Research Article


DOI :10.26650/JECS2021-1023894   IUP :10.26650/JECS2021-1023894    Full Text (PDF)

Dominant Religion, Radical Right-Wing, and Social Trust: An Empirical Investigation

Sacit Hadi AkdedeJinyoung HwangNazlı Keyifli

This paper empirically investigates the impact of dominant religion and radical right-wing political views on social trust, using data taken from the World Values Survey on 60 countries over the period 2010–2014. To supplement the existing literature, we consider both religion and political views at the same regression equation, and relatively recent data to reflect terrorism and anti-immigration policies in recent years. It is found that people living in Asian countries where Buddhism, Confucianism, Hinduism, and Shintoism are the dominant religions trust others more than people living in Christian and Muslim countries. A plausible explanation is that Asian religions are closely related to the ethics of life regarding relations with neighbors, which may have a positive impact on trust among people. However, when classified according to the frequency of participation in prayer, it is observed that these religions may not have a distinctly discriminatory impact on social trust. The impact of radical right-wing political views on trust is negative and statistically significant, meaning that people with radical right-wing political views have a relatively lower social trust than others. The empirical results suggest that religion and political views influence trust and can be a factor in producing either harmony or division among people.


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APA

Akdede, S.H., Hwang, J., & Keyifli, N. (2023). Dominant Religion, Radical Right-Wing, and Social Trust: An Empirical Investigation. Journal of Economy Culture and Society, 0(67), 21-34. https://doi.org/10.26650/JECS2021-1023894


AMA

Akdede S H, Hwang J, Keyifli N. Dominant Religion, Radical Right-Wing, and Social Trust: An Empirical Investigation. Journal of Economy Culture and Society. 2023;0(67):21-34. https://doi.org/10.26650/JECS2021-1023894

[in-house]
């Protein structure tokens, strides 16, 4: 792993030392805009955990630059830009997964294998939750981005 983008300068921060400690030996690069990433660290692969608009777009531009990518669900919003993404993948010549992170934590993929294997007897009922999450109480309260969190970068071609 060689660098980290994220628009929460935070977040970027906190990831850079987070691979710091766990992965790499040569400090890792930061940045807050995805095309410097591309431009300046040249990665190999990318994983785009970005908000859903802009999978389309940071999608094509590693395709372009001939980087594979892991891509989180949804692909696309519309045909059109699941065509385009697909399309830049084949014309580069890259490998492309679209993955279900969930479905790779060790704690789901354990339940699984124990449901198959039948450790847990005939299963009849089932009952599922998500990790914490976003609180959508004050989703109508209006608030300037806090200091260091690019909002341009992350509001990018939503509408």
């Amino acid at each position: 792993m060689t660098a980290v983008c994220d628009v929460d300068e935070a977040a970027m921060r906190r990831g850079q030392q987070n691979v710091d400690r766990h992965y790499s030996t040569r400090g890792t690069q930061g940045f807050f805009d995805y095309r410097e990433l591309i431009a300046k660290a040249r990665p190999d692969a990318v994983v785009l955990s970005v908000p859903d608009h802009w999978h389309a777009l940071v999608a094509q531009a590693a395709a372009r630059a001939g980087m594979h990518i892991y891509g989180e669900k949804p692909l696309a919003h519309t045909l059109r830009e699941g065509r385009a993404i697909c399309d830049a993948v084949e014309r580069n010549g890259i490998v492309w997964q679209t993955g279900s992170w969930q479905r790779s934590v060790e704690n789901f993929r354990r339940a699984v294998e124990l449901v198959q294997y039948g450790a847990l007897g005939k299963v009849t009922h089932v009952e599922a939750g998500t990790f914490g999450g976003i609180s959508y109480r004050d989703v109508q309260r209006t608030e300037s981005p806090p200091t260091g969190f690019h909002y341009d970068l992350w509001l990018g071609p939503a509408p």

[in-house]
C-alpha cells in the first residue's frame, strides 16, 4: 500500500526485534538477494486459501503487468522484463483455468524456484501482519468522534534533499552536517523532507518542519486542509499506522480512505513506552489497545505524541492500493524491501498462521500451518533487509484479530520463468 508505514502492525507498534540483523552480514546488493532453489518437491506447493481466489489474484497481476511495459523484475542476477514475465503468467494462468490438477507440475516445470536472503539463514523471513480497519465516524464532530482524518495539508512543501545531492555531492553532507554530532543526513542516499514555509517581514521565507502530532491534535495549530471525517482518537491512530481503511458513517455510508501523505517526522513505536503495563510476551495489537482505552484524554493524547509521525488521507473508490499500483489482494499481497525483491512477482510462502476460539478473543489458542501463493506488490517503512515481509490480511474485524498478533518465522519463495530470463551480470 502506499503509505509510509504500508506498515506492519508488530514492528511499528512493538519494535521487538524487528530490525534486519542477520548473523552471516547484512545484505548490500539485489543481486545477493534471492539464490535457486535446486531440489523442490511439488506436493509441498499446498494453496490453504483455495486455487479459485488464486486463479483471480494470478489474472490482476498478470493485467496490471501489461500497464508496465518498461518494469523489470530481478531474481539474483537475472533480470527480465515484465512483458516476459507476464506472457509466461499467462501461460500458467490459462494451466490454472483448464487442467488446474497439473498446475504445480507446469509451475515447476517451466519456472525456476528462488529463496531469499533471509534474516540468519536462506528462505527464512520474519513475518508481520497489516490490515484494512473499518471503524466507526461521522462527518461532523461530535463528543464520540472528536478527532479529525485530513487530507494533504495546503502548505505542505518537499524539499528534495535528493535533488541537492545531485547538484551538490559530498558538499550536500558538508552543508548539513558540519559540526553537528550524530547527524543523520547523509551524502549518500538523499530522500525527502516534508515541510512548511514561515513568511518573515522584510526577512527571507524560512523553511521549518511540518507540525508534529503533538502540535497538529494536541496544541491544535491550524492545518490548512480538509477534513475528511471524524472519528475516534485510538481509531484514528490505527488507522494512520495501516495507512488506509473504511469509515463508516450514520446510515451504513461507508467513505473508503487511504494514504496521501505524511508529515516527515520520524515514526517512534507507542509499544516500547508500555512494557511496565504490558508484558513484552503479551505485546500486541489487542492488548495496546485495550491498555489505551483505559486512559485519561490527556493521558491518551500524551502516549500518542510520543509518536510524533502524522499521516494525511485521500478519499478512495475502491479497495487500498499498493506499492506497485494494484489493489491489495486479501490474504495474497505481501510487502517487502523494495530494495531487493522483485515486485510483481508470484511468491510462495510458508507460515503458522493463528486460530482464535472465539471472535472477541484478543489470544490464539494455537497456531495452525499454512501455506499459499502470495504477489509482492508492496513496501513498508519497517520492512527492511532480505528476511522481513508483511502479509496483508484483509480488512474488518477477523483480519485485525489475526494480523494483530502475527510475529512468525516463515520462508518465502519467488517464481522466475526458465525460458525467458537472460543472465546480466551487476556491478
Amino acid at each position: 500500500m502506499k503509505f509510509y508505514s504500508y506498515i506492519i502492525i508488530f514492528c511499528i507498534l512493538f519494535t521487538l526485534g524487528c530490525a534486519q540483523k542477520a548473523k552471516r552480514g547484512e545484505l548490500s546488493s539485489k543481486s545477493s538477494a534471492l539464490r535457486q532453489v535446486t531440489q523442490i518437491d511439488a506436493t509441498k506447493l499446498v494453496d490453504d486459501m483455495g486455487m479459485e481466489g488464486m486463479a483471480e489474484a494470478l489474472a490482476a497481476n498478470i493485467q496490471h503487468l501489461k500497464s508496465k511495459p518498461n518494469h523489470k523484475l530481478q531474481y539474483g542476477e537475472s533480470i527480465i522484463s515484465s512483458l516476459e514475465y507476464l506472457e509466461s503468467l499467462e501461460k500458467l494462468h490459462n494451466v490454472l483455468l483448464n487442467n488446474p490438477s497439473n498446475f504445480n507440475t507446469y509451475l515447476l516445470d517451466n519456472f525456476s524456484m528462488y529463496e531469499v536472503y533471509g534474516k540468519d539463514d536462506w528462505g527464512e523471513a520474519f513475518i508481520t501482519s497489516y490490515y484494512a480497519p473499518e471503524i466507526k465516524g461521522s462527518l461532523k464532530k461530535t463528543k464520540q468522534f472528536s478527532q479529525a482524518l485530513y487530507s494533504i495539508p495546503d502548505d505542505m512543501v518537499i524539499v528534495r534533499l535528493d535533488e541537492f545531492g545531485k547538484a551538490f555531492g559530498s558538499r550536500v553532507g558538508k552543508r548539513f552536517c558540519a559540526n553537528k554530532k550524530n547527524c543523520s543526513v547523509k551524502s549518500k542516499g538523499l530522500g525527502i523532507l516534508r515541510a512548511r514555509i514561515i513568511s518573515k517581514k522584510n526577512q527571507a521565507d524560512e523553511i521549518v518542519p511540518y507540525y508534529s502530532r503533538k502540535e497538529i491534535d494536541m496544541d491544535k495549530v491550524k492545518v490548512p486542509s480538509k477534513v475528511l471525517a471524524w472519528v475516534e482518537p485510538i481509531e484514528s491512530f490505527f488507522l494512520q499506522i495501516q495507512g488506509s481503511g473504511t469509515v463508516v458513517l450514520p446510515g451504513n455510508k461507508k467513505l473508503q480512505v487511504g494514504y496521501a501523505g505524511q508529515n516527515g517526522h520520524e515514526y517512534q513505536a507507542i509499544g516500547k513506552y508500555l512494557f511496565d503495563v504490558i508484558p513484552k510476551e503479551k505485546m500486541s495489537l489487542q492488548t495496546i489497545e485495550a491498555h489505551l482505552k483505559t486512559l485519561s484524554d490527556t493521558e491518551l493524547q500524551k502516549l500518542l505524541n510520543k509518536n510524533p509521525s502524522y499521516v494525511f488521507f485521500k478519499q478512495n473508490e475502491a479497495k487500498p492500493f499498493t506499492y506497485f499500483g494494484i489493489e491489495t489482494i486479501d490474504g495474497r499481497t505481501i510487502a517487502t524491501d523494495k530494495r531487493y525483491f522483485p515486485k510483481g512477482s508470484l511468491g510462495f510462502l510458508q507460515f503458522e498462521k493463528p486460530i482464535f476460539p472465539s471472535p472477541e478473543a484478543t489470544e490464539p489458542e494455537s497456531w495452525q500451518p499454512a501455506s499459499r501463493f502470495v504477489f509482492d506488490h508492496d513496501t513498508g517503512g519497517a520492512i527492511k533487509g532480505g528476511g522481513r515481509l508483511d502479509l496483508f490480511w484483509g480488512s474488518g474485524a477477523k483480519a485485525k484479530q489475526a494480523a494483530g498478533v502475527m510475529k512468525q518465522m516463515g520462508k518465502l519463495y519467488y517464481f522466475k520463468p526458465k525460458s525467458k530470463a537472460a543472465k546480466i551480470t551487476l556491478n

ABNT

Akdede, S.H.; Hwang, J.; Keyifli, N. Dominant Religion, Radical Right-Wing, and Social Trust: An Empirical Investigation. Journal of Economy Culture and Society, [Publisher Location], v. 0, n. 67, p. 21-34, 2023.


Chicago: Author-Date Style

Akdede, Sacit Hadi, and Jinyoung Hwang and Nazlı Keyifli. 2023. “Dominant Religion, Radical Right-Wing, and Social Trust: An Empirical Investigation.” Journal of Economy Culture and Society 0, no. 67: 21-34. https://doi.org/10.26650/JECS2021-1023894


Chicago: Humanities Style

Akdede, Sacit Hadi, and Jinyoung Hwang and Nazlı Keyifli. Dominant Religion, Radical Right-Wing, and Social Trust: An Empirical Investigation.” Journal of Economy Culture and Society 0, no. 67 (Jul. 2024): 21-34. https://doi.org/10.26650/JECS2021-1023894


Harvard: Australian Style

Akdede, SH & Hwang, J & Keyifli, N 2023, 'Dominant Religion, Radical Right-Wing, and Social Trust: An Empirical Investigation', Journal of Economy Culture and Society, vol. 0, no. 67, pp. 21-34, viewed 21 Jul. 2024, https://doi.org/10.26650/JECS2021-1023894


Harvard: Author-Date Style

Akdede, S.H. and Hwang, J. and Keyifli, N. (2023) ‘Dominant Religion, Radical Right-Wing, and Social Trust: An Empirical Investigation’, Journal of Economy Culture and Society, 0(67), pp. 21-34. https://doi.org/10.26650/JECS2021-1023894 (21 Jul. 2024).


MLA

Akdede, Sacit Hadi, and Jinyoung Hwang and Nazlı Keyifli. Dominant Religion, Radical Right-Wing, and Social Trust: An Empirical Investigation.” Journal of Economy Culture and Society, vol. 0, no. 67, 2023, pp. 21-34. [Database Container], https://doi.org/10.26650/JECS2021-1023894


Vancouver

Akdede SH, Hwang J, Keyifli N. Dominant Religion, Radical Right-Wing, and Social Trust: An Empirical Investigation. Journal of Economy Culture and Society [Internet]. 21 Jul. 2024 [cited 21 Jul. 2024];0(67):21-34. Available from: https://doi.org/10.26650/JECS2021-1023894 doi: 10.26650/JECS2021-1023894


ISNAD

Akdede, SacitHadi - Hwang, Jinyoung - Keyifli, Nazlı. Dominant Religion, Radical Right-Wing, and Social Trust: An Empirical Investigation”. Journal of Economy Culture and Society 0/67 (Jul. 2024): 21-34. https://doi.org/10.26650/JECS2021-1023894



TIMELINE


Submitted18.11.2021
Accepted30.10.2022
Published Online25.05.2023

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